Sunday, July 22, 2012

Love Alone is Not Enough

In 2009, Brian and I were still trying to wrap our arms around what it meant to have a "good" marriage.  It seemed hard...so much harder than it looked to be for other newlyweds.  In early 2010, my dad was teaching a marriage class at church and he gave me a copy of the book he was using for the series.  I had low expectations for it and it sat on the nightstand for a few weeks before a page was cracked.  One afternoon, after a disagreement, I retreated to the bedroom and laid on the bed staring at the ceiling.  I didn't know what to do.  I reached for my cell phone ready to get lost in a text message conversation with my sister.  My eye just barely caught the edge of the book that had accumulated dust and taken up residence on the nightstand.  I reluctantly opened it to the Introduction, prepared to be unimpressed and uninterested, and I read the title:

"Love Alone is Not Enough"

My interest was peaked.  I knew enough from the 1+ year we had been married to know that there is more to making a marriage work than solely loving each other -- finances, family, children, etc.  But to see the words in writing just made it seem more real.  I read on, expecting a lesson like many I had heard before.

I almost think that you could read the Introduction and Chapters 1-4 and it could change the way you approach your marriage.  I think this because I didn't make it to chapter 5 until a few months later.  I read the first 23 pages that rainy afternoon and took a deep breath.  I walked out of the room and I sat beside Brian and I told him that I respect him and who he is.  He looked at me like I had lost it.  Who just sits down and says "I respect you"?  Those are random words to hear, especially out of the blue and after an argument.  He paused a moment and said an awkward "thank you."  That's it.  Nothing else was said, and I headed into the kitchen to pour a drink.  A few days passed and then one night Brian rolled over and said that it really meant a lot to hear me say that I respected him.  That he knew I did deep down but that he didn't feel like I always showed it and hearing the words meant more to him than anything I had said in a long time.  

Plain and simply put: Men need respect the way that women need love.  We can tell our husbands that we love them all day long until the cows come home, and it will not mean as much to them as hearing the words "I respect you."  


When men don't feel respected by their wives, they react in unloving ways.  And when they react in unloving ways, women don't show their husbands respect.  And when women don't show their husbands respect, men react in unloving ways, and...it continues and continues and continues.  And likely will spiral out of control at some point.  The author writes in the book that when he counsels couples, the wife will many times say, "I don't think my husband loves me as much as I love him."  When the husband is asked if he thinks his wife loves him, he says "of course...but I don't think she likes me."  In many cases the wife's dislike is interpreted by the husband as disrespect and often contempt.  She no longer admires him and looks at him with adoring eyes.  Instead he feels like she doesn't like who he is and wants to change him.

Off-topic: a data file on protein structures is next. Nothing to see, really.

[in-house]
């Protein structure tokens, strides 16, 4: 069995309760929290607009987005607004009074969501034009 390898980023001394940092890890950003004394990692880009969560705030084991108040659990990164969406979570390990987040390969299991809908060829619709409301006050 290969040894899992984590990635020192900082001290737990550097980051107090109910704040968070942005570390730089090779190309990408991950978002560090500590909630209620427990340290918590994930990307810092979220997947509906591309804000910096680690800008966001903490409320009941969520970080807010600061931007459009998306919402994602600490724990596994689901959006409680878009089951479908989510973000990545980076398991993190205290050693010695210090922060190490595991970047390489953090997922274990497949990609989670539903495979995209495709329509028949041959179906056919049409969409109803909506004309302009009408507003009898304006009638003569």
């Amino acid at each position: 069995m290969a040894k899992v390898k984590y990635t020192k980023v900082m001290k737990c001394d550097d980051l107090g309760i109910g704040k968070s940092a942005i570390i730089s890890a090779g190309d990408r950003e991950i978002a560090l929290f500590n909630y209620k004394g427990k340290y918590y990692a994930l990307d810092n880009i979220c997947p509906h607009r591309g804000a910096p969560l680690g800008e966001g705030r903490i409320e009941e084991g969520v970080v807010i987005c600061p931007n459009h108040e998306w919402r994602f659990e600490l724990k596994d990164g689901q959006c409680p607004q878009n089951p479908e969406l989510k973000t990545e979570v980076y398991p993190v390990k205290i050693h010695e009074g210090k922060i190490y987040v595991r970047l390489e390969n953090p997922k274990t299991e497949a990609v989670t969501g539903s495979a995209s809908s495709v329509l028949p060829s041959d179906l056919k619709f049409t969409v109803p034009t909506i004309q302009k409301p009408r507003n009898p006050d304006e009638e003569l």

Ephesians 5.33:

The husband must love his wife as he loves himself, 
and the wife must respect her husband.  

This means that even if the husband isn't showing his wife love, she must respect him.  And even when she isn't showing him respect, he must love her.  It isn't a request, it is a command from God.  Whether you are an independent-free thinking-women's rights advocate, or an old school-southern baptist wife, you are called to show your husband unconditional respect, whether he has "earned it" in your eyes or not.  Because that is God's design for marriage.  And our primary needs as men and women are just different.

So there you have it.  I told you it was simple.  I want to take this opportunity to put a plug in for the book.  Maybe you aren't in a place where you think you need it.  Maybe you feel you already practice love and respect in your relationship the way it is meant to be expressed.  But in case you don't, take a few minutes to remind your husband that you respect him.  Don't stare at him after and expect a glowing response.  He will be caught off guard and he needs time to process it.  But watch and see how his actions towards you transform over time.  At his new confidence from knowing that in your eyes, he is great.  

And husbands, take the time to tell your wife tonight that you love her.  Not the usual "Love you, goodnight," but a heartfelt "I love you" and follow it up with a loving action.  Watch her heart open up to you and burst with respect for the wonderful husband you are.  

Over time, things will improve.  If they are terrible, they will become not as bad.  If they are bad, they will become better.  Better will become good.  And good will become great.  No matter what spectrum you fall on today, I can promise you, from experience, a better tomorrow.


Love & Respect
Dr. Emerson Eggerichs





2 comments:

Jess said...

Hey Sara! I was on Facebook and saw this post! I have read this book, and agree with you wholeheartedly! This concept seems so easy...but it took the book to "get it." Thank you for writing on this and giving me the reminder that I need to respect my husband daily =-)

-Jess Hicks

dkirkward said...

Good stuff Sara. Liz and I did a lot of counseling prior to getting married, and although we thought some of it was overboard and at times cheesy, we have been incredibly happy through the first 9 months of marriage. I think this book falls in line with the workbooks we used through our church.

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